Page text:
Wired Textiles for a Phone as Useful as the Shirt on Your Back

John Volakis wants to make the world hands-free.

The director of the ElectroScience Laboratory at Ohio State University, he is trying to end the need for cellphone hardware like the Bluetooth earpiece by fabricating communication devices out of something that most states require we carry with us all the time anyway: clothing.

“You won’t have to hold your cellphone to your ear,” said Dr. Volakis, an electrical engineer. “We’ll eliminate all that. It will be part of your attire.”

His effort is part of a broad technological effort to make “smart textiles”: wearable fabrics with embedded electronics that can collect, store, send and receive information. His lab is focusing on the sending-and-receiving part, trying to transform military apparel, hospital gowns, even everyday T-shirts into antennas.

Aside from enabling a science fiction luxury — simply speaking into your collar when you want to talk to somebody — antenna clothing could offer covert communication for soldiers, wireless monitoring for the sick and much better reception in general.

Though it will take at least a year for Dr. Volakis and his team to develop antenna clothing for civilians, his lab built antennas into a United States Army bulletproof vest last summer.

The vest, with a square antenna panel embedded in the front and three in the back, is like “having more sets of eyes or ears,” said Chi-Chih Chen, the electrical engineer who led the team that developed it.

Antennas lose reception when blocked by a human body — as evidenced by the static an FM radio spurts out when you walk in front of it — and the cumbersome rod-shaped antennas used by soldiers cannot capture signals from directly above. Communication is severely limited when an antenna goes horizontal, as it does when soldiers duck, crouch or crawl.

“This is where a body-wearable antenna will shine,” said Steve Goodall, chief of antenna technology and analysis for the Army’s office of communications and electronics research, development and engineering. “You can flare the antennas out to cover a larger area,” turning a single one-dimensional rod into multiple two-dimensional panels.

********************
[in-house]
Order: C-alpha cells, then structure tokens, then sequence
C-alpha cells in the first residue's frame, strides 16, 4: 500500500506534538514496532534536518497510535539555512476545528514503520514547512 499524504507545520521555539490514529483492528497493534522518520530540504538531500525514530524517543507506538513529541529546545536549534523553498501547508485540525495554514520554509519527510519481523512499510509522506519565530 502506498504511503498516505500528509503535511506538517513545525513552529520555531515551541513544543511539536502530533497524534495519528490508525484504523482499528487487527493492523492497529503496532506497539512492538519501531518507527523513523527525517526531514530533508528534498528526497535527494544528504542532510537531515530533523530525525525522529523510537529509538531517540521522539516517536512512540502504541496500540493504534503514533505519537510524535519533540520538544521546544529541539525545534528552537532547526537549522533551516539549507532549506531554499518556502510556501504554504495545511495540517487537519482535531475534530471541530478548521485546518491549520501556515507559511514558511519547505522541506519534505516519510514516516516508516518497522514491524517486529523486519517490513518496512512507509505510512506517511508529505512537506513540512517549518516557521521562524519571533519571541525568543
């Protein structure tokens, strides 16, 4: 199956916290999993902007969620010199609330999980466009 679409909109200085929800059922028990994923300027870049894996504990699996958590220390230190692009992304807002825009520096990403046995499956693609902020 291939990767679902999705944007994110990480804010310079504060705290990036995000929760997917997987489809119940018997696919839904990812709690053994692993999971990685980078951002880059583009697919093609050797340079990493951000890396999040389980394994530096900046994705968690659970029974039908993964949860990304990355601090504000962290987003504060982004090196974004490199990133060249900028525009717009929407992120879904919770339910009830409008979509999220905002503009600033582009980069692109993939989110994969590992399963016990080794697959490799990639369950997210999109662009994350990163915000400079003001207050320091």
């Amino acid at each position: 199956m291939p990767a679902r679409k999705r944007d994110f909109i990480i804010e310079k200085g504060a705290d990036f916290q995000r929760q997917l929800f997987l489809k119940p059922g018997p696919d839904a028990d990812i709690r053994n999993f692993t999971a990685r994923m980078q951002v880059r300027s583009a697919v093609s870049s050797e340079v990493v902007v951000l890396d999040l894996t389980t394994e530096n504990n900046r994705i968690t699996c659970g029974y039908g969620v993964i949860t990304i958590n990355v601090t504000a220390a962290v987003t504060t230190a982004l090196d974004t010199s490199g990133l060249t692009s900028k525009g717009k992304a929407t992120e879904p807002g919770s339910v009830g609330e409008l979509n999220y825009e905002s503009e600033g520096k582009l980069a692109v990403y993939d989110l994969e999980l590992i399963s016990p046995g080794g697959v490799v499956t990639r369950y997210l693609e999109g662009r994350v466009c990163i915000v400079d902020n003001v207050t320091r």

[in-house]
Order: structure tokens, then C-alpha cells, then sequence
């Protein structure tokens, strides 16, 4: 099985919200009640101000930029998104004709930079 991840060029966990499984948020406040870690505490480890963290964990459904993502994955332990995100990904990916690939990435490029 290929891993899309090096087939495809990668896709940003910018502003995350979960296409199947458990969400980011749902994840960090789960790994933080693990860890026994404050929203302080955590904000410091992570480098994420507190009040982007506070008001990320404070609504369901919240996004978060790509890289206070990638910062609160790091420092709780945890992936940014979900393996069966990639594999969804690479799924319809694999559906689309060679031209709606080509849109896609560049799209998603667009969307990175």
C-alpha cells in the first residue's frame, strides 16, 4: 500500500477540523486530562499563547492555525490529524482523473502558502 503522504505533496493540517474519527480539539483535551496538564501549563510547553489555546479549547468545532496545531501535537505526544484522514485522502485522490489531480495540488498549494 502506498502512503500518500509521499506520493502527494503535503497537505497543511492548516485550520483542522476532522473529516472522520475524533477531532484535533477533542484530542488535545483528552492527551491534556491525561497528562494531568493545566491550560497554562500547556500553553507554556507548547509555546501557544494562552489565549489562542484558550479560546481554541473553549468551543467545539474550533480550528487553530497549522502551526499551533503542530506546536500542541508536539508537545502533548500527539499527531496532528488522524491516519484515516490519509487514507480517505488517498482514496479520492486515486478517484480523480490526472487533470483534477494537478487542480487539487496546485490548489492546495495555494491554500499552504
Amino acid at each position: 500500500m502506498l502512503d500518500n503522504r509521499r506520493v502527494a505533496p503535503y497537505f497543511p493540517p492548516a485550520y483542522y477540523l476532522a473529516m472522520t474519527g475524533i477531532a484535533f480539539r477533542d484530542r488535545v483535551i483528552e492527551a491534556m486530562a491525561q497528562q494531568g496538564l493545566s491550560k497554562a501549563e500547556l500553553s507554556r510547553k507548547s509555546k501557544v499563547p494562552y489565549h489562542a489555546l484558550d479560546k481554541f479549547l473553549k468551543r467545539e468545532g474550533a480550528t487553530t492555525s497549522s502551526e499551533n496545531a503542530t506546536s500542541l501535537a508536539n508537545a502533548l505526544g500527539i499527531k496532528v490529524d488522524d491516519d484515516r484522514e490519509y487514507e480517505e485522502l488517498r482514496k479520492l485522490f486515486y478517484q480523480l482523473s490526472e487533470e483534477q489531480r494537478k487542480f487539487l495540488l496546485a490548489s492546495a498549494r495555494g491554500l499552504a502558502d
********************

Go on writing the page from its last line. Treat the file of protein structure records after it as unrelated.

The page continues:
Dr. Chen is working with Applied EM, an antenna research and development company in Hampton, Va., to commercialize the technology, with the help of a grant from the Army Small Business Research Innovation Program. According to the company’s president, C. J. Reddy, each unit will start around $1,000, but the price should come down as production volume rises.

Wearable communications equipment dates back at least to the late 1990s, when a team at the Georgia Institute of Technology developed the Wearable Motherboard, an electronic T-shirt with no antennas but with ports for multiple inputs and outputs — including a thermometer, a microphone, a blood oxygen monitor and headphones — to help monitor soldiers’ health.

“If you want information about me, that information has to come from my clothing,” said Sundaresam Jayaraman, the textile engineer who led the team. The patents were sold to a private company in 2000, Dr. Jayaraman said, but the technology was never commercialized.

Dr. Volakis shares Dr. Jayaraman’s interest in using clothing to monitor vital signs. He is working to develop an antenna hospital gown that can transmit data like heart rates to a health professional’s computer. Such wireless monitoring could be used not only in hospitals, but also in people’s houses, to remotely keep tabs on the sick and elderly while they move about unencumbered.

“When elderly people stay home, we want to give them independence,” Dr. Volakis said. “People are not going to be tied to a wire.”

The challenges are different from those of a bulletproof vest, which does not need laundering and whose natural bulk can accommodate antenna panels.

By contrast, an antenna gown needs to flow, so it must be made of threads that not only conduct electricity, but are soft and washable. Dr. Volakis’s team is experimenting with high-tech materials like carbon nanotubes and graphene to try to satisfy these requirements.

Beyond that, he says smart textiles could improve the life of anybody who yearns for a stronger cellphone signal.

“We have a huge amount of room on ourselves,” Dr. Volakis said; why not cover it with antennas?

“I’ll make sure you have five bars all the time,” he said. ”Not even five bars; let’s make it 10.”
A version of this article appeared in print on October 25, 2011, on page D3 of the New York edition with the headline: Wired Textiles for a Phone as Useful as the Shirt on Your Back.